The Worshipful Company of Upholders was formed in 1360 to support our craft, maintain standards and regulate training.
In common with most Liveries our statutory powers to control our trade were lost in the late 19th century and by the middle of the 20th century our links with the crafts were very weak.
Today however the Livery has strong links with some of our ancient crafts and enthusiastically supports them. We are proud to work with The Association of Master Upholsterers and Soft Furnishers (AMUSF) and the Guild of Traditional Upholsterers to develop the crafts of Upholstery and Soft Furnishings. We are also actively building our links with Undertakers who represent another branch of our craft.
The Livery encourages anyone involved in our crafts to become Liverymen or Freemen at preferential rates.
Students and past students of courses approved by the AMUSF or the Livery are invited to become Yeomen of the Livery.
Hi I’m Darren Blackwell and I’m 20 years old and for the last two years I have been an apprentice upholsterer for William fountain upholstery based in E11 east London, I’m now going in to my third and final year.
The average day for me consists of an early start. I’m up at 5, on the road by 6 and starting work at 7, this is because I live in the countryside. Once in the factory and all set up I find what’s the job for the day, and this can be anything.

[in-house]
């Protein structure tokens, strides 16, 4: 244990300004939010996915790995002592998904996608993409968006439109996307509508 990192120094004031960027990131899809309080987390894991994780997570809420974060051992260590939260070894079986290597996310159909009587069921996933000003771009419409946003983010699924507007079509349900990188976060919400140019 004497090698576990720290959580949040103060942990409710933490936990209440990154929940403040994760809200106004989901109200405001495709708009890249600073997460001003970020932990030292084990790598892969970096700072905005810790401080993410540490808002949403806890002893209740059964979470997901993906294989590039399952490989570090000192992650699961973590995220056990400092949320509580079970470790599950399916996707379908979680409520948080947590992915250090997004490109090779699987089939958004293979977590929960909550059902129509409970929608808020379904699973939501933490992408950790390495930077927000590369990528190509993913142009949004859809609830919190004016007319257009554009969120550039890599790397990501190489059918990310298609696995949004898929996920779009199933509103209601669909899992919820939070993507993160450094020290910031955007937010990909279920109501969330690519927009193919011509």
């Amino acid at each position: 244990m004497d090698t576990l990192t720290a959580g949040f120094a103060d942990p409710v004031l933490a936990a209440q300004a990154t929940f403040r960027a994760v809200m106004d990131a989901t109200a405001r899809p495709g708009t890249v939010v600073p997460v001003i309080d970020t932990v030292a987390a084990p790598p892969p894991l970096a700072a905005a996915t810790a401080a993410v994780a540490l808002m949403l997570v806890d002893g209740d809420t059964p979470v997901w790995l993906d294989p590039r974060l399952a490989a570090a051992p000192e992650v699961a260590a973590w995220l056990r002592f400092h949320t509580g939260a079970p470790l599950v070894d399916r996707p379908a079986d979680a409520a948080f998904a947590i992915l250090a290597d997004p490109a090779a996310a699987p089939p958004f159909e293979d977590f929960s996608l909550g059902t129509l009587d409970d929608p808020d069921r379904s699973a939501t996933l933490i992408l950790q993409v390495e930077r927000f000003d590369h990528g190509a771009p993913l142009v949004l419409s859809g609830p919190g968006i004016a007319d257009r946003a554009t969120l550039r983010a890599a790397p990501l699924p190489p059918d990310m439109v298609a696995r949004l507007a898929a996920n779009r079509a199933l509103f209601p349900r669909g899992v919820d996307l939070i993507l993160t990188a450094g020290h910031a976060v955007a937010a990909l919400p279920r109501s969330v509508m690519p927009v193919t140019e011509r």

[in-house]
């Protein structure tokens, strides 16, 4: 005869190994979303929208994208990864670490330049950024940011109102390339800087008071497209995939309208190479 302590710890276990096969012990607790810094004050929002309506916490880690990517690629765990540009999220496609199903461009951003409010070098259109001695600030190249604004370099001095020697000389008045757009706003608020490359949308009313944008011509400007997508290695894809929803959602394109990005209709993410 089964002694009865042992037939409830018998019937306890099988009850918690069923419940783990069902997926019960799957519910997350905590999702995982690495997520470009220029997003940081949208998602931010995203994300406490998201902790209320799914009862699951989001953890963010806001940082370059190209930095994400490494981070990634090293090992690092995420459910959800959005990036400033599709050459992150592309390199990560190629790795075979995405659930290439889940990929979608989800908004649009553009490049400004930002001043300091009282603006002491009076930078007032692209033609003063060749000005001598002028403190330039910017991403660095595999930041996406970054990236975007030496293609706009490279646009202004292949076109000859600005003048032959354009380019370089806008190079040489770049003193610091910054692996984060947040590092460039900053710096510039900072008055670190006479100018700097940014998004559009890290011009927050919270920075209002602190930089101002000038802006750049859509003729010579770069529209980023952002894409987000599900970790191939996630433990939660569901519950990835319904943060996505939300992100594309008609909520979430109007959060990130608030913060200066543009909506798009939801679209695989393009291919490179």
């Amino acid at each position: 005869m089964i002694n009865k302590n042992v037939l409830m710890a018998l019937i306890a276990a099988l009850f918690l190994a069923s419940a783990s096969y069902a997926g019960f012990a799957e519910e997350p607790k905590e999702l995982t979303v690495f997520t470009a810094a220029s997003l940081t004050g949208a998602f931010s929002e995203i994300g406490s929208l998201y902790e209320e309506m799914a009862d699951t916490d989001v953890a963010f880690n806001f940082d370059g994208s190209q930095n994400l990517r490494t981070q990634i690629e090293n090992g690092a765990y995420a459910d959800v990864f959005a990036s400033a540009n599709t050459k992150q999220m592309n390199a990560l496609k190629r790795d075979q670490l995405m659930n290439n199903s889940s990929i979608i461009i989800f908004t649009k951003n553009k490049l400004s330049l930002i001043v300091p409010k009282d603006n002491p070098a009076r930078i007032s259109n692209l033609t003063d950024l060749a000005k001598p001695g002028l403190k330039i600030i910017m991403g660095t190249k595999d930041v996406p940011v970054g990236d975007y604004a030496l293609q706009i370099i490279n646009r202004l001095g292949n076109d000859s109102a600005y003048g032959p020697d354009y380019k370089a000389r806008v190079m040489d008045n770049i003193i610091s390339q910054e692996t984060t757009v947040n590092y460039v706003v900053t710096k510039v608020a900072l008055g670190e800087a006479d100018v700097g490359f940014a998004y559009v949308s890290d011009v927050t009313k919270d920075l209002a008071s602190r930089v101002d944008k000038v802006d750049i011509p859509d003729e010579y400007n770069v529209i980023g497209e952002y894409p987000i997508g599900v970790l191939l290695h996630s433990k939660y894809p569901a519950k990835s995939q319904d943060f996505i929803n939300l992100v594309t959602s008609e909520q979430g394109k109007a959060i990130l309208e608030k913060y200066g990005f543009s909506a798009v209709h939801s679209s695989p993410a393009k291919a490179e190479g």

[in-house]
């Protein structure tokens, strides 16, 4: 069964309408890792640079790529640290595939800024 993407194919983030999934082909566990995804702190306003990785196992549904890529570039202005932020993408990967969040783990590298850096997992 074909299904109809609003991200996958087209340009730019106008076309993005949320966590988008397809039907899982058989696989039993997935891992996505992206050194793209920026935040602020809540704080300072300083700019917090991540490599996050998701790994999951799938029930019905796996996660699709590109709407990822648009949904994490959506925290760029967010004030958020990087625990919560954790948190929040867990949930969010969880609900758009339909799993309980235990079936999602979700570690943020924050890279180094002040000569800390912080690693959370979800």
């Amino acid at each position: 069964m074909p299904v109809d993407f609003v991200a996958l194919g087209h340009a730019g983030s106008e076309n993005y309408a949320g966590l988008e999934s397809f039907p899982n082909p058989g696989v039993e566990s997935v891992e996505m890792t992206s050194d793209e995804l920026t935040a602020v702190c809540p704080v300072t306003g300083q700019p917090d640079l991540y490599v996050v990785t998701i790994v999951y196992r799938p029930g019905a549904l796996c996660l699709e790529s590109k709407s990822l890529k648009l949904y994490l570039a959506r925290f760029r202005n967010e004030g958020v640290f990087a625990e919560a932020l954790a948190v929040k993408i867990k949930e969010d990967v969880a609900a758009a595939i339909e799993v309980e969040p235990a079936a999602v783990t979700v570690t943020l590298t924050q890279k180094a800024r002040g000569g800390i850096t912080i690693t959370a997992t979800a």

The work and jobs you get in upholstery are very varied, you can be doing anything from covering a loose seat for an old client round the corner to making bespoke furniture to kit out a professional footballers house. All of which I have been involved in so far, from the bottom to the top of the scale.
Techniques and methods I have learnt come just as varied as the jobs itself. Old traditional upholstery uses natural materials and methods to create that old age long and recognisable look which is know today for that style of furniture. At the other end of the spectrum modern upholstery sees the use of man made materials and more recent methods to create that look which is more seen and recognisable in today’s market.
I guess you can say upholstery is one of the few trades where you will always continue to see something new and different, and that the beauty of it to me and why I enjoy it. I will continue to go forward in this trade and see what the future holds!
Below two pieces I made showing both ends of upholstery: